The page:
Welcome to the Top of Snow Creek Wall

Tuesday, June 17, 2014

Friends and Clients on One of Washingtons Best Rivers

   The Skykomish River comes crashing off of the high peaks of the Wild Sky and Henry Jackson Wilderness areas. The mountains within these areas strike the sky five thousand feet above the valley floor. Collecting up to 200" of precipitation every year provides the Skykomish river with generous flows.
   Our North Fork of the Sky trip meanders along the Wild Sky Wilderness boundary. In fact sections of this commercially run section are the wilderness area boundary. This provides spectacular scenery with an almost daily sighting of bald eagles and the occasional bobcat sighting.
   Since Outdoor Adventures has a private put in we are the only company running this section. Outdoor Adventures is a family run business and the Corson's have been generous. They have allowed us to provide our friends, families, and clients with a unique class III experience.
Ryland on the North Fork
   Over the past couple weeks I have been able to take friends to this amazing location. After paddling at the USRA National Championships Jeremiah and Katie came to Index for a visit.  Subsequently we paddled with Seamus on the North Fork Skykomish (III). After that Jeremiah, Seamus, Ryland and I R-2'd the Main Skykomish (V). So much fun paddling with Katie and Jeremiah a fellow Ark Shark teammate. Shortly after their visit I had another opportunity to showcase one of Washington's best rivers to friends.
Wade, Hannah, Ryland, Josie, Me, Sam, Rib, and Seamus
   Josie came along with Sam as she was moving back to the South Sound area. They had rafted the Lochsa in Idaho a couple days before. So I figured we would be good to go on the Main Sky (V) but we were more inclined to have a scenic run on the North Fork followed with a riverside campfire. Not surprisingly Josie and Sam were impressed with the hidden town of Index, the Skykomish River and the surrounding wilderness. The next day Sam played guide and guides played tourists when we headed to Pikes Place Market in Seattle for a cultural buffet.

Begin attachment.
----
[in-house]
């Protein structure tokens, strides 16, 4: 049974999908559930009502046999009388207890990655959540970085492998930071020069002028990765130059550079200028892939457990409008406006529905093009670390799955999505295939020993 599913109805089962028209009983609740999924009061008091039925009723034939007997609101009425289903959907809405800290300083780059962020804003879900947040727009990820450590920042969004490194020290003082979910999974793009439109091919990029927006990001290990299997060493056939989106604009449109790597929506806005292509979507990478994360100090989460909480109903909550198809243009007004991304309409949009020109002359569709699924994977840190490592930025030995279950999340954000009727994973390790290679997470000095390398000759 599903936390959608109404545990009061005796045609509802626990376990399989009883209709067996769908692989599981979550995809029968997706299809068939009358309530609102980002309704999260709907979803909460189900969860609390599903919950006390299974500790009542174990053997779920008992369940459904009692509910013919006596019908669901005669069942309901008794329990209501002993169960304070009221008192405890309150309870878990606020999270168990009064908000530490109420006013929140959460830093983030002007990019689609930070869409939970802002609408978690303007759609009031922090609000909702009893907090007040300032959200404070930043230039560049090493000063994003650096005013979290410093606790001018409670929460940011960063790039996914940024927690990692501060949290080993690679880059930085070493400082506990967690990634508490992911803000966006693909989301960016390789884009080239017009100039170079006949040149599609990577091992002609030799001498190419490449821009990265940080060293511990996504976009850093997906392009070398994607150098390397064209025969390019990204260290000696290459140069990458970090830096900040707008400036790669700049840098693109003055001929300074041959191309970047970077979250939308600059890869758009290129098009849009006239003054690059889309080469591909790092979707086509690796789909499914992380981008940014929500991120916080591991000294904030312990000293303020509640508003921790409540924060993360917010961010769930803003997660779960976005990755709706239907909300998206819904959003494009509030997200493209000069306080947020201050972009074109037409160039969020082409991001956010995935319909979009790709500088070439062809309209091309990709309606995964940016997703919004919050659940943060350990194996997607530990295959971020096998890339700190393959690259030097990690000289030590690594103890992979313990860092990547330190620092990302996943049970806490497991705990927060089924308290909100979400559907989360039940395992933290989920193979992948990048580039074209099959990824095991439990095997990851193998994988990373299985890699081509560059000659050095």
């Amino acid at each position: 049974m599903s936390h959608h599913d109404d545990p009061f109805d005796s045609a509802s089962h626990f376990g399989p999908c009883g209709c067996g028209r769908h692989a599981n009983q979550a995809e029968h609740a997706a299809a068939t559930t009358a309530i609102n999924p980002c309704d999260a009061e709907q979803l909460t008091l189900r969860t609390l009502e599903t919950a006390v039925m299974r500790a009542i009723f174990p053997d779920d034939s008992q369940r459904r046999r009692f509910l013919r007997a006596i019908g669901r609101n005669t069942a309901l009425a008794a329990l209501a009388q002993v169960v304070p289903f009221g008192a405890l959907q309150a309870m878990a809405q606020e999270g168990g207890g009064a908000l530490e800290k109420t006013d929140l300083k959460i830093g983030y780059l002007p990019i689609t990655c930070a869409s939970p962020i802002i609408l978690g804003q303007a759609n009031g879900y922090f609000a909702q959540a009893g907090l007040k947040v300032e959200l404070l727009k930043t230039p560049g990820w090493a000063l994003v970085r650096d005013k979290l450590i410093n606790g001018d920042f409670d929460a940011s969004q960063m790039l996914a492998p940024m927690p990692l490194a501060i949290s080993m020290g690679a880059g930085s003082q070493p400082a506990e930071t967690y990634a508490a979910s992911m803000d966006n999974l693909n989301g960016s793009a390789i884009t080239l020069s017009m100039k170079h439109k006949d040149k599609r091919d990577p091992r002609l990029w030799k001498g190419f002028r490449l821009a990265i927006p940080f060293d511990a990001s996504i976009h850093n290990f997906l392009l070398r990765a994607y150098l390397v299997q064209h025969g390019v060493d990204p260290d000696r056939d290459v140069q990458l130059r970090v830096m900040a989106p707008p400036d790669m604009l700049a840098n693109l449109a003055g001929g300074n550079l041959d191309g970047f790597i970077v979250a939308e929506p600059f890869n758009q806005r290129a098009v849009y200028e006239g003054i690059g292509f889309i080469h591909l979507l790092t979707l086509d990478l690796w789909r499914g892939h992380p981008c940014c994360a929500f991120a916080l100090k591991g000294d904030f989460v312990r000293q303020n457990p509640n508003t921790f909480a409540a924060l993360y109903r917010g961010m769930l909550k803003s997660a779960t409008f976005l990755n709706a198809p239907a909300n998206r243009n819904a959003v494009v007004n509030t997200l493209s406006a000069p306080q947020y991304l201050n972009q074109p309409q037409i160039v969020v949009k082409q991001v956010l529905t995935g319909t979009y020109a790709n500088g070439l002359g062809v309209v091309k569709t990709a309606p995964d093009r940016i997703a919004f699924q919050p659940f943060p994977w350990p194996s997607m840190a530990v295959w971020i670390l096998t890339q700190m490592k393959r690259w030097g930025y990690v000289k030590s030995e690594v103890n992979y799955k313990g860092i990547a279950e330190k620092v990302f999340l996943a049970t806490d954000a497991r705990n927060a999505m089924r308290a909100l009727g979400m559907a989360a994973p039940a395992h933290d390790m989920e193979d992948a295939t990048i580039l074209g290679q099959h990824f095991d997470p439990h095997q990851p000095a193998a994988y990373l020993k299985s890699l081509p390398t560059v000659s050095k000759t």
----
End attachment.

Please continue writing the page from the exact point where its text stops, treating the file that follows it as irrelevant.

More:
Keith, Lindsey, Me, Jordan
  Soon after I had the pleasure of guiding a wonderful group down the North Fork to the Main in a full day whitewater adventure. Here is a photo Mark from Woodinville took on our North Fork to Main Skykomish trip. Keith rallied two full boats from the North Fork to upgrade and add the Main Sky to complete this fun filled day.
   Last week I submitted an American Mountain Guide Association scholarship application and video. Finances are one of the biggest hurdles in acquiring AMGA certifications. Thankfully the AMGA has many industry sponsors that help instructors and guides become certified. This video is a short summary of the places Ive travelled to acquire experience and prerequisites to confidently participate in these professional level courses.  rock guide prerequisites  ski guide prerequisites

Check out my scholarship video here.

   Here is another short video from an adventure Seamus and I had on the Rapid River near Skykomish Washington.

Rapid River Skykomish Washington